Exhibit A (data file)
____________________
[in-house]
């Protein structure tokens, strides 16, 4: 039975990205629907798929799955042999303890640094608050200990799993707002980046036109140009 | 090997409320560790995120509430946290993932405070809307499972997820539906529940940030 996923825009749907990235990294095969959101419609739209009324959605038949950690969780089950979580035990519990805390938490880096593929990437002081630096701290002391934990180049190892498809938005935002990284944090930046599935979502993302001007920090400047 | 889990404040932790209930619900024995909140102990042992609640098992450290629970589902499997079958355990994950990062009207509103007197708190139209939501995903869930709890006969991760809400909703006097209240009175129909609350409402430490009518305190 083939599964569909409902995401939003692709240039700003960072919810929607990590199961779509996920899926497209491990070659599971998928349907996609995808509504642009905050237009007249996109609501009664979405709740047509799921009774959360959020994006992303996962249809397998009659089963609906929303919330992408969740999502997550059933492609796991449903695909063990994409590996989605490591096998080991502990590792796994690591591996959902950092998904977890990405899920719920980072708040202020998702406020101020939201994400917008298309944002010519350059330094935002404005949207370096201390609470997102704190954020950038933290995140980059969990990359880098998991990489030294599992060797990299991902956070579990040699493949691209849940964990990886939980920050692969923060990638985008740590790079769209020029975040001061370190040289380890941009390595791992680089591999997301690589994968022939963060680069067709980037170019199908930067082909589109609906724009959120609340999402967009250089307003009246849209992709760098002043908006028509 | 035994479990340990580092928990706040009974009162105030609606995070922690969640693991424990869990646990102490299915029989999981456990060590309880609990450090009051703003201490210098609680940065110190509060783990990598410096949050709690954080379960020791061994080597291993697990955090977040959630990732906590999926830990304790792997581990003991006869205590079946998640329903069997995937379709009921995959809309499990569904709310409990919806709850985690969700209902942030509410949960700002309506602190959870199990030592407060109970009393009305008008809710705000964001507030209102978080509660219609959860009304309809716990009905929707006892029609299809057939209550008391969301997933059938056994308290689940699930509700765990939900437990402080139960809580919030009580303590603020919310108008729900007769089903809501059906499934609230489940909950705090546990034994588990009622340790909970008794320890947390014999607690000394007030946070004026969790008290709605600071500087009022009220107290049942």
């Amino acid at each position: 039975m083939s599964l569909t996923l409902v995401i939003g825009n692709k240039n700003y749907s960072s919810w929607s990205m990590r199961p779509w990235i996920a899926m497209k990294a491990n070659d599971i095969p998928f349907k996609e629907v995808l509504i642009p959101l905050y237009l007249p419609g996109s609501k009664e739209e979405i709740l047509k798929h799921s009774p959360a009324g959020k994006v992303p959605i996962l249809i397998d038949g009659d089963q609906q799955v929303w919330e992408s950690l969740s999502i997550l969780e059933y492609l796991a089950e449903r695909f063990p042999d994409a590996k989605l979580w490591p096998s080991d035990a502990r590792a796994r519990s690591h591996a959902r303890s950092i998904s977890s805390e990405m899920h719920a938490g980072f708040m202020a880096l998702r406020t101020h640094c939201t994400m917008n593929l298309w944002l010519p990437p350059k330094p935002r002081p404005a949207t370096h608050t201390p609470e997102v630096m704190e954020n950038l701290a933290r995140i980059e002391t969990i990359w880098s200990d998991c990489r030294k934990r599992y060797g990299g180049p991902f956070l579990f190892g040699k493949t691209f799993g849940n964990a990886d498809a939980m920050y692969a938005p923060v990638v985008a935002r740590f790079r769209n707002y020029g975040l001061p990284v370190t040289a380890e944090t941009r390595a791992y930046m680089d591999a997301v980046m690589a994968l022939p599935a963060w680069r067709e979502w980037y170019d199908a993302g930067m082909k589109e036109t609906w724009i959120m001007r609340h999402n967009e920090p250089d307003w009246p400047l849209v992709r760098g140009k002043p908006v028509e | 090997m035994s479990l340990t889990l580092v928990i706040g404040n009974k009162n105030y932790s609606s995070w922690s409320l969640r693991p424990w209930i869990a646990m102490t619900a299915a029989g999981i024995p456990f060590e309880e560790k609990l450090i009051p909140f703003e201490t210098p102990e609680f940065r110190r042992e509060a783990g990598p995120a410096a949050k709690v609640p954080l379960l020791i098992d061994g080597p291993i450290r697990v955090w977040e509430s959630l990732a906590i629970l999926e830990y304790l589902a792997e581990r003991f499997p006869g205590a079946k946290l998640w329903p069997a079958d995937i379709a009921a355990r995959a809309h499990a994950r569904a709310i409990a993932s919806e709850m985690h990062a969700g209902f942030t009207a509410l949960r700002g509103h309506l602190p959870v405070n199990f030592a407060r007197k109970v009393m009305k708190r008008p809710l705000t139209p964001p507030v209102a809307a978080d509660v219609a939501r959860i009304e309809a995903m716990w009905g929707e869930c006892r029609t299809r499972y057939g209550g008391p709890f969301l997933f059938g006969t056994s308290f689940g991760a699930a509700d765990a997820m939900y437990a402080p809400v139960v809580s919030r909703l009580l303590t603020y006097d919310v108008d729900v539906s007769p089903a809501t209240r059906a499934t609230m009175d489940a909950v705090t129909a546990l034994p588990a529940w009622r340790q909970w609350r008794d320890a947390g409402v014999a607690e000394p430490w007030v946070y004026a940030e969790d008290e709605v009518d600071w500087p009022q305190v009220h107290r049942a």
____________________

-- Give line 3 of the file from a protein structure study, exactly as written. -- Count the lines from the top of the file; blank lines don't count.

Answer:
């Amino acid at each position: 039975m083939s599964l569909t996923l409902v995401i939003g825009n692709k240039n700003y749907s960072s919810w929607s990205m990590r199961p779509w990235i996920a899926m497209k990294a491990n070659d599971i095969p998928f349907k996609e629907v995808l509504i642009p959101l905050y237009l007249p419609g996109s609501k009664e739209e979405i709740l047509k798929h799921s009774p959360a009324g959020k994006v992303p959605i996962l249809i397998d038949g009659d089963q609906q799955v929303w919330e992408s950690l969740s999502i997550l969780e059933y492609l796991a089950e449903r695909f063990p042999d994409a590996k989605l979580w490591p096998s080991d035990a502990r590792a796994r519990s690591h591996a959902r303890s950092i998904s977890s805390e990405m899920h719920a938490g980072f708040m202020a880096l998702r406020t101020h640094c939201t994400m917008n593929l298309w944002l010519p990437p350059k330094p935002r002081p404005a949207t370096h608050t201390p609470e997102v630096m704190e954020n950038l701290a933290r995140i980059e002391t969990i990359w880098s200990d998991c990489r030294k934990r599992y060797g990299g180049p991902f956070l579990f190892g040699k493949t691209f799993g849940n964990a990886d498809a939980m920050y692969a938005p923060v990638v985008a935002r740590f790079r769209n707002y020029g975040l001061p990284v370190t040289a380890e944090t941009r390595a791992y930046m680089d591999a997301v980046m690589a994968l022939p599935a963060w680069r067709e979502w980037y170019d199908a993302g930067m082909k589109e036109t609906w724009i959120m001007r609340h999402n967009e920090p250089d307003w009246p400047l849209v992709r760098g140009k002043p908006v028509e | 090997m035994s479990l340990t889990l580092v928990i706040g404040n009974k009162n105030y932790s609606s995070w922690s409320l969640r693991p424990w209930i869990a646990m102490t619900a299915a029989g999981i024995p456990f060590e309880e560790k609990l450090i009051p909140f703003e201490t210098p102990e609680f940065r110190r042992e509060a783990g990598p995120a410096a949050k709690v609640p954080l379960l020791i098992d061994g080597p291993i450290r697990v955090w977040e509430s959630l990732a906590i629970l999926e830990y304790l589902a792997e581990r003991f499997p006869g205590a079946k946290l998640w329903p069997a079958d995937i379709a009921a355990r995959a809309h499990a994950r569904a709310i409990a993932s919806e709850m985690h990062a969700g209902f942030t009207a509410l949960r700002g509103h309506l602190p959870v405070n199990f030592a407060r007197k109970v009393m009305k708190r008008p809710l705000t139209p964001p507030v209102a809307a978080d509660v219609a939501r959860i009304e309809a995903m716990w009905g929707e869930c006892r029609t299809r499972y057939g209550g008391p709890f969301l997933f059938g006969t056994s308290f689940g991760a699930a509700d765990a997820m939900y437990a402080p809400v139960v809580s919030r909703l009580l303590t603020y006097d919310v108008d729900v539906s007769p089903a809501t209240r059906a499934t609230m009175d489940a909950v705090t129909a546990l034994p588990a529940w009622r340790q909970w609350r008794d320890a947390g409402v014999a607690e000394p430490w007030v946070y004026a940030e969790d008290e709605v009518d600071w500087p009022q305190v009220h107290r049942a």